Ted walked down the hall to the operations room. The on-duty team had the main screen divided into news feeds from two different networks. “A car bomb in Times Square,” the controller reported tersely. “People were coming out of two theaters and walking by at eighteen thirty-five. The bomb went off with a big fireball. Some people blown apart and many burn victims. Shrapnel and flame damage all around that part of Times Square.”
“Okay. Thanks for the heads-up. Monitor the situation. I’ll be in my office, so I’ll be back in to see what develops. ”
The next morning, the Times Square bombing occupied the media. There was wall-to-wall coverage. Slightly over one hundred people were killed by the blast, but the horror came from those who were badly burned. The press focused on the burned and hospitalized children who had just come out of a theater showing “Lion King.” They became icons and then martyrs.
On Monday morning the Governor of New York State and the Mayor of New York City gave interviews saying that there were no signs of links to Muslim extremists. Monday noon, the FBI issued a warrant for the arrest of Faisal Shahzad, a 30-year-old Pakistan-born Muslim resident of Bridgeport, Connecticut who had become a U.S. citizen in 2009. Despite attempts to remove all identification from the vehicle, the FBI recovered enough information from the engine to trace the ownership to Shahzad.
New York City and some factions in the Nation were already caught up in a controversy over a mosque being built close to the 9/11 ground zero. When Shahzad was arrested at JFK Airport on Monday May 3, after he apparently shook off an FBI tail and made it on board a flight bound for Dubai, his comments made it clear that he was acting as a Muslim on Jihad. When Al Qaeda in the Arabian Peninsula claimed credit for training the Pakistani Muslim to make bombs, the beatings and burnings started. Interestingly, they didn’t start in New York, but in Detroit.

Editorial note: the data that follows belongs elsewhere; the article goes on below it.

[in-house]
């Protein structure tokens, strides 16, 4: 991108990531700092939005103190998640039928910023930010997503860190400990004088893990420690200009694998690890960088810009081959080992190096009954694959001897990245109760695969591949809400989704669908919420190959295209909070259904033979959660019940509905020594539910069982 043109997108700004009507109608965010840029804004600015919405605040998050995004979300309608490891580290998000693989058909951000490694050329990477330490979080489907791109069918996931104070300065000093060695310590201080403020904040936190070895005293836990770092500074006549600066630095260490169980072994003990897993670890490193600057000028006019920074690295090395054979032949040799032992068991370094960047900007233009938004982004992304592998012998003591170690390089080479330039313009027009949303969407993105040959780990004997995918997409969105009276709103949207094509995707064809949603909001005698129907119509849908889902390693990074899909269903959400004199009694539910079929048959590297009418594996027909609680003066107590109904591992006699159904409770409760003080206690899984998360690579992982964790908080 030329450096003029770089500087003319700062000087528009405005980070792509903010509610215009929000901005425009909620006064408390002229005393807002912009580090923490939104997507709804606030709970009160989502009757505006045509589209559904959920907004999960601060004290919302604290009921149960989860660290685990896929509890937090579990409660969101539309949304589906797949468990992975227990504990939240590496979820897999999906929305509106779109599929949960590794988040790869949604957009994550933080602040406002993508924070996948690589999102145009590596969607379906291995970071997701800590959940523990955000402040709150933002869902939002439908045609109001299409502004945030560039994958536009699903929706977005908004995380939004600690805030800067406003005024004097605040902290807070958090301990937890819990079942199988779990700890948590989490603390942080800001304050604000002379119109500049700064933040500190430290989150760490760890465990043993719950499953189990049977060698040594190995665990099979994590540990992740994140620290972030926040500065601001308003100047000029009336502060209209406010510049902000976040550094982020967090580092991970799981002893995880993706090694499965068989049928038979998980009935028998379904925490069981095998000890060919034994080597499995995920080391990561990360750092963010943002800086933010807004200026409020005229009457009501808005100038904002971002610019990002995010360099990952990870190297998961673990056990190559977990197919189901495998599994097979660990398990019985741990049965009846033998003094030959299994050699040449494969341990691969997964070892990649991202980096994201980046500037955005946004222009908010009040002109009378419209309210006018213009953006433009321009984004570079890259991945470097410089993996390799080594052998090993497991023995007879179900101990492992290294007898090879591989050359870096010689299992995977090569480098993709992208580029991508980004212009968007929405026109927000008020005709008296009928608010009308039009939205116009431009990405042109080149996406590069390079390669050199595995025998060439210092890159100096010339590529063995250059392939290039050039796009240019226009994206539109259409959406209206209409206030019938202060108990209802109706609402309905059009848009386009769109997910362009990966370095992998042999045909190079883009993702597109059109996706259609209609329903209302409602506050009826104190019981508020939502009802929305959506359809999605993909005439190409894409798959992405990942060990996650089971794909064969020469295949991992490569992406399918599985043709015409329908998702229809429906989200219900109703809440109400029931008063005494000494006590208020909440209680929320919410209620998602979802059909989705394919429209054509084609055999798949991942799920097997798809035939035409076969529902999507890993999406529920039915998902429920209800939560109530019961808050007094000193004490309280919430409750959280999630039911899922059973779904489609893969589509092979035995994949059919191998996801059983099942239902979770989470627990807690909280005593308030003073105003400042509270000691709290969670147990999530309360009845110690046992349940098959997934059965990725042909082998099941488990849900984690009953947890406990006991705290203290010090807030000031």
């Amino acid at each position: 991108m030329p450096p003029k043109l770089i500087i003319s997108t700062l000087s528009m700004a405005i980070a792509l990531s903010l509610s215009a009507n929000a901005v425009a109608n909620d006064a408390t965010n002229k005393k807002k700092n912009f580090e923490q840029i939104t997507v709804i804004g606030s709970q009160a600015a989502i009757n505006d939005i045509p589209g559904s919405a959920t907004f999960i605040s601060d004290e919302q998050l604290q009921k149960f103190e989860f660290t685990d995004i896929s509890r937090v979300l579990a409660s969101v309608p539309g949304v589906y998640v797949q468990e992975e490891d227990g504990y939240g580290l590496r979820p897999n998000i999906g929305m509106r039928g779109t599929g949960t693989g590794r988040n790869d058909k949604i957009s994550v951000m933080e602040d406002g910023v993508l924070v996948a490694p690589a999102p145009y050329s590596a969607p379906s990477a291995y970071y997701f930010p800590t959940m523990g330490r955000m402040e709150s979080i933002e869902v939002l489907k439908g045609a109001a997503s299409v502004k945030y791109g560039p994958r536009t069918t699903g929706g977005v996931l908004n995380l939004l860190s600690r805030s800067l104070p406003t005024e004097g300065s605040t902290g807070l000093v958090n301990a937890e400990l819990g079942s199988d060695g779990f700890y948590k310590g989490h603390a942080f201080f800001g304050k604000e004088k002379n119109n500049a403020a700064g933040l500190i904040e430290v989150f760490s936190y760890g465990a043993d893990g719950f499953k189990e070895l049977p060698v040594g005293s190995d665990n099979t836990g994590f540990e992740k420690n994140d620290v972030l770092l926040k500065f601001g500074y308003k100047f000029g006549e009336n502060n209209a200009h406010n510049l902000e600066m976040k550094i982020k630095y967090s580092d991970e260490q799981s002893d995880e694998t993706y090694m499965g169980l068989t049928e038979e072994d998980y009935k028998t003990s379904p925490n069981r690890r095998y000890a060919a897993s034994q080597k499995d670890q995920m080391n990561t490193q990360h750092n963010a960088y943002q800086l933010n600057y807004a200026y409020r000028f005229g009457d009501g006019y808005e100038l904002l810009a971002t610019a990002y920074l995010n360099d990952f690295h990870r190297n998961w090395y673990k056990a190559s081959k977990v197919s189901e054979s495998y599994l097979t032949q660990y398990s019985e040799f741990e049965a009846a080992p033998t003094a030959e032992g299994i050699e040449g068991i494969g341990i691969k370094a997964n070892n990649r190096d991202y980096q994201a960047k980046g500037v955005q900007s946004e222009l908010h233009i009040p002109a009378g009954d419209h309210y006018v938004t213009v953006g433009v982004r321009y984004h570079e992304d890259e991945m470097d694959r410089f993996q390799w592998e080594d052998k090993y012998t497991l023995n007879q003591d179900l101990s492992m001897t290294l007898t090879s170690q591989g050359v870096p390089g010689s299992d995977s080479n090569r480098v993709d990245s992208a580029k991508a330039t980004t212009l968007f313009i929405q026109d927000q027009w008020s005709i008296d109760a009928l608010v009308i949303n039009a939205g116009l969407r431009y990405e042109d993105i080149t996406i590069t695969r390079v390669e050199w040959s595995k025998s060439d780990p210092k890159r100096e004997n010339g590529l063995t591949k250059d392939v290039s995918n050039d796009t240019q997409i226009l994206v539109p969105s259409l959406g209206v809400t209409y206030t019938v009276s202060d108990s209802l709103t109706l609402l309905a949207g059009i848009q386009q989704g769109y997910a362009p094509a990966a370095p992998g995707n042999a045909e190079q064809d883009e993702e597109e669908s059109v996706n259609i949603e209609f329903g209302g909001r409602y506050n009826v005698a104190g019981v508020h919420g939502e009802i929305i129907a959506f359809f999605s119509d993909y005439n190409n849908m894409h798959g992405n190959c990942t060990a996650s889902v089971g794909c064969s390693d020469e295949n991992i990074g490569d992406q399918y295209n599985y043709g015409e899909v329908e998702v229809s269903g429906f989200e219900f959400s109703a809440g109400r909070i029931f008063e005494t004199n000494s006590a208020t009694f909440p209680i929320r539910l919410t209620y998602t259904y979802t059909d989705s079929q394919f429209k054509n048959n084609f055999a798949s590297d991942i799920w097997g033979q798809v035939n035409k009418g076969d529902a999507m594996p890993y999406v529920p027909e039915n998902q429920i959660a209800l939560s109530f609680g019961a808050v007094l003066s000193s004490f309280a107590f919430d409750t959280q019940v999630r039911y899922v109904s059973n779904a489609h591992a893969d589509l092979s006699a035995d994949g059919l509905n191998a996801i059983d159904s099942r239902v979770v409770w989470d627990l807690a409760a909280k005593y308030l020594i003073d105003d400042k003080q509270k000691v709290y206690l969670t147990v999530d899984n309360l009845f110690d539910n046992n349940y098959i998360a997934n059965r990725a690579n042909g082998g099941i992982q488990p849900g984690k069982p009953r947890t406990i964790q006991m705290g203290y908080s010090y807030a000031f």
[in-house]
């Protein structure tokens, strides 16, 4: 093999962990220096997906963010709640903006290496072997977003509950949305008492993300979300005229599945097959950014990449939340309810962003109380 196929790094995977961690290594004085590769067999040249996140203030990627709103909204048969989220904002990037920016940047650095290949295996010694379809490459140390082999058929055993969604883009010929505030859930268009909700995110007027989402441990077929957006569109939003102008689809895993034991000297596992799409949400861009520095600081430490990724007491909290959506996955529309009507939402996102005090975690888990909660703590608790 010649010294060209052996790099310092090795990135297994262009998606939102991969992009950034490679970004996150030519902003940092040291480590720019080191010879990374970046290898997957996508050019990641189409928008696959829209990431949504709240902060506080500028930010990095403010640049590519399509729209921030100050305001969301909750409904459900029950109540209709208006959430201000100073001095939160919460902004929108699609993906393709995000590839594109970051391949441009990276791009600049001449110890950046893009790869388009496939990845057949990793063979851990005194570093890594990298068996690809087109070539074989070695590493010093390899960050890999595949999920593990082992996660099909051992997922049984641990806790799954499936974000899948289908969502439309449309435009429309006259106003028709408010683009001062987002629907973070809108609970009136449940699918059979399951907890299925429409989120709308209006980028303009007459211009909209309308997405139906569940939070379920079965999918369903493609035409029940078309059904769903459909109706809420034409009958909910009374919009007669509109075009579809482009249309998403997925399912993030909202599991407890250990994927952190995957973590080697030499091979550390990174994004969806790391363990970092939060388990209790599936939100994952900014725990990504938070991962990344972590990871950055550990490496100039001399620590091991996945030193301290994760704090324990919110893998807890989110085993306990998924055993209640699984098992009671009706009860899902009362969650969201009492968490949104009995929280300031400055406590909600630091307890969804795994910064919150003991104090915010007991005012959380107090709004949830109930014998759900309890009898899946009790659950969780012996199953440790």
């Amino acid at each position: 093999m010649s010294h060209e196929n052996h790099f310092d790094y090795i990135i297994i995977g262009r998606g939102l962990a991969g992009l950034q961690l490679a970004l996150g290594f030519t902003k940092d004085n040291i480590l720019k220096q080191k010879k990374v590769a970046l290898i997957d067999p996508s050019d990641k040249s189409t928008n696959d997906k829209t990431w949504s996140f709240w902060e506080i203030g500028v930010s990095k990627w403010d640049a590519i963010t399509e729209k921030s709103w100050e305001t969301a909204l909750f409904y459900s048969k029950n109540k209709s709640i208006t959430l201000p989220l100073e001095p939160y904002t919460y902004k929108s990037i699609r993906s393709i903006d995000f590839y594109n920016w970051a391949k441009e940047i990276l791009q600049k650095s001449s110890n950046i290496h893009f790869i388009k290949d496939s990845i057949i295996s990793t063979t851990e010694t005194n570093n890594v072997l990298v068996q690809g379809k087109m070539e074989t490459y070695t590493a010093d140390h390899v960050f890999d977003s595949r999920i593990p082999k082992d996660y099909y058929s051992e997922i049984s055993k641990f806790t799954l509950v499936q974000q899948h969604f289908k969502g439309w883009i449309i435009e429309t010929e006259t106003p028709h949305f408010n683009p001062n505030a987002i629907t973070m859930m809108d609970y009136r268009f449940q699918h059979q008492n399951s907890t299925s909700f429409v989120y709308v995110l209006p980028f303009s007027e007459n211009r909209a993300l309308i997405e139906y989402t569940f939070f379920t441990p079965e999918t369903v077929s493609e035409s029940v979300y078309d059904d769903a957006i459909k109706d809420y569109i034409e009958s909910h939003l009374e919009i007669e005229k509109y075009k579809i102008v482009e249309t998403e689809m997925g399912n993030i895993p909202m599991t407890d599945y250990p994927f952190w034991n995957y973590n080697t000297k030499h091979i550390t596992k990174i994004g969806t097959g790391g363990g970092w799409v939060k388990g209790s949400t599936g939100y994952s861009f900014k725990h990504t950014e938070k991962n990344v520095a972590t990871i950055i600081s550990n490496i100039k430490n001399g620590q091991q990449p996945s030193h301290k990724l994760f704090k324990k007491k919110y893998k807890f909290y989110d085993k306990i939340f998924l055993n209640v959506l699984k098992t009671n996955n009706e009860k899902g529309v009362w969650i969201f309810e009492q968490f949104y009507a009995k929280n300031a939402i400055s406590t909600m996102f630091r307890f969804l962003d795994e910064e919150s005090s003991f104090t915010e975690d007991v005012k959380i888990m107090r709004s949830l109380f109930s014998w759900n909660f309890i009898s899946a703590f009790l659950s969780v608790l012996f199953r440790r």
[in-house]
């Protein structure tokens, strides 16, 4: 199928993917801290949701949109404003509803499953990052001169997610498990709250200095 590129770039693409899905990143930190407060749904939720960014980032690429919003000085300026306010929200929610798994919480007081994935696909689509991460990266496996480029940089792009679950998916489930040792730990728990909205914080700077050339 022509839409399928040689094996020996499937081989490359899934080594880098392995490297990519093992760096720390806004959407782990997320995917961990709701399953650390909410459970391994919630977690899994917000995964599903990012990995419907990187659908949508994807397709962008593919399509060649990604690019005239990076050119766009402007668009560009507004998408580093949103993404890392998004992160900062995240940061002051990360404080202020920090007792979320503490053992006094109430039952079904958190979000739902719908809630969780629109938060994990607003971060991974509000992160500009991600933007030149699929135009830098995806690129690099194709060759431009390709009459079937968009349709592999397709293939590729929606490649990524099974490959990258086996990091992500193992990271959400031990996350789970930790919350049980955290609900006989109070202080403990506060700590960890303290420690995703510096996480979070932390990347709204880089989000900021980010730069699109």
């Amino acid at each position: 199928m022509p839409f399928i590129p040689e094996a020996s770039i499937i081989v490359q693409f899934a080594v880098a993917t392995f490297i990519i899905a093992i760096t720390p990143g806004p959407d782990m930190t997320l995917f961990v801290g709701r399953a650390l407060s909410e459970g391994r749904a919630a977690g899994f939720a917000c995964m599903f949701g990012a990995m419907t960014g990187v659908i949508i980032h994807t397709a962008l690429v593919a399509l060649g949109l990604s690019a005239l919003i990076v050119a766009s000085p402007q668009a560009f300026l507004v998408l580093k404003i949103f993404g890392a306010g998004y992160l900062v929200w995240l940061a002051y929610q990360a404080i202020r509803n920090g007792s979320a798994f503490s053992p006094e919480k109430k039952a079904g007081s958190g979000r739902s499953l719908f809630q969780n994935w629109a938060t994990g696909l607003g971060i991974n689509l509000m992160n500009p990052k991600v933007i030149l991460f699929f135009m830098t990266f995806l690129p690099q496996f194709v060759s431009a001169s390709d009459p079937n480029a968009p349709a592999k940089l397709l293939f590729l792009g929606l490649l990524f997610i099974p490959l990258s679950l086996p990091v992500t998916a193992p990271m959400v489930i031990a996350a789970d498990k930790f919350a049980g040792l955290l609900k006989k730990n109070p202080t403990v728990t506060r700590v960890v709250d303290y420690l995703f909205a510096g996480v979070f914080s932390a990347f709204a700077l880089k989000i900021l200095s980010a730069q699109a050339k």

The Times Square bombing took place on Sunday evening. By Monday evening some Muslim parts of Detroit and the Bronx were on fire. Muslims, and often Sikhs and Hindus, were attacked in the streets and even dragged from their cars.
On Tuesday morning Ted and Sally met with Fred, Bill, and Janet in Ted’s office. The news was even grimmer this morning than it had been the night before. The violence spread to other rust-belt cities and the U.S. Attorney General and Secretary of Homeland Security threatened to use DHS and other Federal forces against U.S. citizens.
Jose and Rae were on a secure speakerphone. Ted started with, “It happened sooner than any of us anticipated. We’re on our own. We have to decide on our own if this is a job for us. Rae, we have a tradition in the military that the most junior speaks first. We don’t want good thinking to be smothered. Although somehow I don’t think that would happen with you.”
Rae said, “Thank you. Yes, stopping the violence is our job. We should do no harm, but we should help if we can.”
Jose quickly spoke up and added, “The preamble to the Constitution talks about insuring domestic tranquility and promoting the general welfare. The fourth, fifth, sixth, seventh, and eighth amendments all deal with fair treatment. If we’re going to follow the Constitution, we should do something… while making sure, as Rae said, to do no harm.”
Ted quickly scanned the room and saw nods of agreement. “Well said!” came from Janet.
Bill Wirtz twirled a pen in his right hand and asked, “So what do we do? Take out the bomber before he acts? What does that accomplish?”
Sally responded, “Come on Bill. Those were rhetorical questions and you know it. What’s the plan?”
Bill smiled, “Go after the bomb. It was a kluge. Similar or identical to a bomb found in London in two thousand and seven. We know what it looks like and we know precisely where it was and when. It should be easy to disrupt.”
Ted looked at Fred and Sally. They both simply nodded so he said, “Jose, some of us… probably all of us will be on a plane to Vegas as soon as possible. Work with Bill on targeting.”